The Lab


Andrew Clark

Principal Investigator

I am interested in how animals function mechanically in their environments.  My fascination with animal form and function is the product of my obsession for animals, my zookeeping experiences, and my training as a comparative physiologist.  My general research interests include the comparative biomechanics of prey capture and feeding behaviors, musculoskeletal systems, and biological materials.  I am broadly interested in how these research topics relate to animal ecology and evolution.

Summary of my adventures in research:

The Blinks Fellowship Program at Friday Harbor Labs introduced me to the joys of research.  My first research experience was an investigation of prey selectivity in pile perch with my undergraduate advisor, Dr. Jeff Jensen.  I began studying the biomechanics of hagfish feeding when I was a graduate student in Dr. Adam Summers’ laboratory at the University of California, Irvine (Adam is now associate director of Friday Harbor Labs).  After graduating from UC Irvine, I spent one year as a postdoctoral associate in Dr. Timothy Higham’s laboratory at Clemson University (Tim is presently at UC Riverside).  During this period, I studied fall avoidance strategies in guinea fowl moving on slippery ground at variable speeds.  I am presently exercising my passion for research and teaching as an assistant professor at the College of Charleston.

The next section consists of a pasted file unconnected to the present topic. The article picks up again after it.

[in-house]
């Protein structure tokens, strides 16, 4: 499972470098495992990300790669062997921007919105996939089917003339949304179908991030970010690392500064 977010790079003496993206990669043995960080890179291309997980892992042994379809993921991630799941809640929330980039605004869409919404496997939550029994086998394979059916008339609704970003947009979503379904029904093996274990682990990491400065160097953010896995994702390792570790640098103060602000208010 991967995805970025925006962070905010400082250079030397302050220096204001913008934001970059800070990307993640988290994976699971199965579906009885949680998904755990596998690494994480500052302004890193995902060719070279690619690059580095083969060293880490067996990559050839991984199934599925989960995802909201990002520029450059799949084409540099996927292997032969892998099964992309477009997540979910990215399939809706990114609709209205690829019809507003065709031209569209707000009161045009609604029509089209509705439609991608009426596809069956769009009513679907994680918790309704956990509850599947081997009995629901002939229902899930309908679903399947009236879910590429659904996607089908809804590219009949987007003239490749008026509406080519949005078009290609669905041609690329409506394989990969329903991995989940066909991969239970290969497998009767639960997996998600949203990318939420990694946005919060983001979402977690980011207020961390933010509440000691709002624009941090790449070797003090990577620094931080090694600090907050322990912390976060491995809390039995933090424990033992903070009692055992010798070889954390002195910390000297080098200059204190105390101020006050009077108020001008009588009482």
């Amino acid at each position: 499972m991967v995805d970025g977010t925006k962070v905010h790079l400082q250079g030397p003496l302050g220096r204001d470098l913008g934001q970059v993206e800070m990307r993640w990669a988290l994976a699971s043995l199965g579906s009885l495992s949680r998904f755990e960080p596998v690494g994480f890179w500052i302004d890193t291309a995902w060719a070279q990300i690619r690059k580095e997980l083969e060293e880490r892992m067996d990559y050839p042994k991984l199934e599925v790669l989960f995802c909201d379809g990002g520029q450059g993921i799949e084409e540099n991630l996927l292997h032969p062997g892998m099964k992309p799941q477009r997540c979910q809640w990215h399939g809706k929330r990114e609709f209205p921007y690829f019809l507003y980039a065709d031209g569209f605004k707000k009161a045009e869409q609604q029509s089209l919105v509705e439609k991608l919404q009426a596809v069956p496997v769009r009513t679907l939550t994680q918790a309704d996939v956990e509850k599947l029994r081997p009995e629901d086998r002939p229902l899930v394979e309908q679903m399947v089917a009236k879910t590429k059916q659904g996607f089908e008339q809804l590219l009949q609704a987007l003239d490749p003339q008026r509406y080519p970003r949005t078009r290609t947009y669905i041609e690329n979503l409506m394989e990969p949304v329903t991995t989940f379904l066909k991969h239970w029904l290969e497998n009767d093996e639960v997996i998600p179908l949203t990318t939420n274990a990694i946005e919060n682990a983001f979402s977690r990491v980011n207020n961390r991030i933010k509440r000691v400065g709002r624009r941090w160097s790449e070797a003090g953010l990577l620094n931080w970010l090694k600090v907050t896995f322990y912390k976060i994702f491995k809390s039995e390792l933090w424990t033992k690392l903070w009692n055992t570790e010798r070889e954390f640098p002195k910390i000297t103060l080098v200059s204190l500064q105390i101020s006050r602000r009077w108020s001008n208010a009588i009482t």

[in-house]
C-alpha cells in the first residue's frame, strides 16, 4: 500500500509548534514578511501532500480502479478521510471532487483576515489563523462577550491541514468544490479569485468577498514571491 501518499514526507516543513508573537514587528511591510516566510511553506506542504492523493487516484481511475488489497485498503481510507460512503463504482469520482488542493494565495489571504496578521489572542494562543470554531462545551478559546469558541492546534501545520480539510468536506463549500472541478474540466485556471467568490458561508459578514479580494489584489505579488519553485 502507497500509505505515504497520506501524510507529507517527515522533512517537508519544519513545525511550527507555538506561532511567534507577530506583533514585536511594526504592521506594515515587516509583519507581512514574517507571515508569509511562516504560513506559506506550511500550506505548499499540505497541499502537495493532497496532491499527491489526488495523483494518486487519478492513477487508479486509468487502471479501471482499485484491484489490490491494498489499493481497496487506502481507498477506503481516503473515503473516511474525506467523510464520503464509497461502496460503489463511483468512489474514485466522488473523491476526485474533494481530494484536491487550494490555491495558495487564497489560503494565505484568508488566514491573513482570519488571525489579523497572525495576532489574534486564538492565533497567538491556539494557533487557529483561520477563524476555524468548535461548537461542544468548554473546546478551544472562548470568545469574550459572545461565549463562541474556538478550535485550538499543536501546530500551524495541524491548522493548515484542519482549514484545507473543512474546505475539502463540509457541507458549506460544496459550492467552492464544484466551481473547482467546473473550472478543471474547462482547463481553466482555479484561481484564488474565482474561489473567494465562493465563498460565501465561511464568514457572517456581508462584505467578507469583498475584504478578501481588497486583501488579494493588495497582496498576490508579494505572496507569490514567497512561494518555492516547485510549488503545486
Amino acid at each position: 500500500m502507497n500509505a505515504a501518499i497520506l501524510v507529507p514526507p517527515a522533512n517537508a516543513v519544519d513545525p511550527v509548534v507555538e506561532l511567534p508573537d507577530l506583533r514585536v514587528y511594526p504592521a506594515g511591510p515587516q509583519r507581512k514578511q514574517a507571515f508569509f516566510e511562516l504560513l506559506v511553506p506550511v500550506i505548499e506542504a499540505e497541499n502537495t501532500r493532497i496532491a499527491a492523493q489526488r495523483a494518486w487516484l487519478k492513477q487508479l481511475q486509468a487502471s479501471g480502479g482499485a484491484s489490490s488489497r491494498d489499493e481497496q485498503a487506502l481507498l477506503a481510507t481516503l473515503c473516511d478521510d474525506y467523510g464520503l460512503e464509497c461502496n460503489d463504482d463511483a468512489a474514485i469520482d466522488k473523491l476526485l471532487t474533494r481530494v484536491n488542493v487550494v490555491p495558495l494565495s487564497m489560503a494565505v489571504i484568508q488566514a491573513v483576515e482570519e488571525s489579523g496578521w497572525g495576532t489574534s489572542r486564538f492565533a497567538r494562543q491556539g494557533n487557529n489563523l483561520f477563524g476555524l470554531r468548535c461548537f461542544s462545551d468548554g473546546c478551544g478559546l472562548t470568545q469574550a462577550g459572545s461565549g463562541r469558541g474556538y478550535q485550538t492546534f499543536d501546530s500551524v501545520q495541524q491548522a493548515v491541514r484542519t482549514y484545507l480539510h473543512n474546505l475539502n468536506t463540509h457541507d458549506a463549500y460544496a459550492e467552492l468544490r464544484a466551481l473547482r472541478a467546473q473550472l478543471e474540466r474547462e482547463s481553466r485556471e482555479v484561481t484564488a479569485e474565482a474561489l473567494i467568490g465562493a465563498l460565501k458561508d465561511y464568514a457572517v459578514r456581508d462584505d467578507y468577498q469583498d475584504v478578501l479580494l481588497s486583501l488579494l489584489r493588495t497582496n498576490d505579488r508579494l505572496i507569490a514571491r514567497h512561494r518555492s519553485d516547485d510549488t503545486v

My laboratory at the College of Charleston is approximately 37 square meters and set up for housing marine animals, performing anatomical dissections, materials testing, high-speed video, electromyography, and force measurement.  Undergraduate students who do research in my laboratory usually take part in larger projects but are nevertheless welcome to independently develop their own research projects.  Graduate students in the GPMB program may also do research in my lab.

One of the best things about research is collaborating with people who share my passion for comparative zoology and biomechanics!  If you are interested in participating in the laboratory or have any questions, please contact me.

Brooke King

Undergraduate research


Material properties and morphology of the skin in newly metamorphosed lamprey Petromyzon marinus

Andrew Demas

Undergraduate research

SURF 2011

Material properties of the skin in the Pacific hagfish Eptatretus stoutii


The people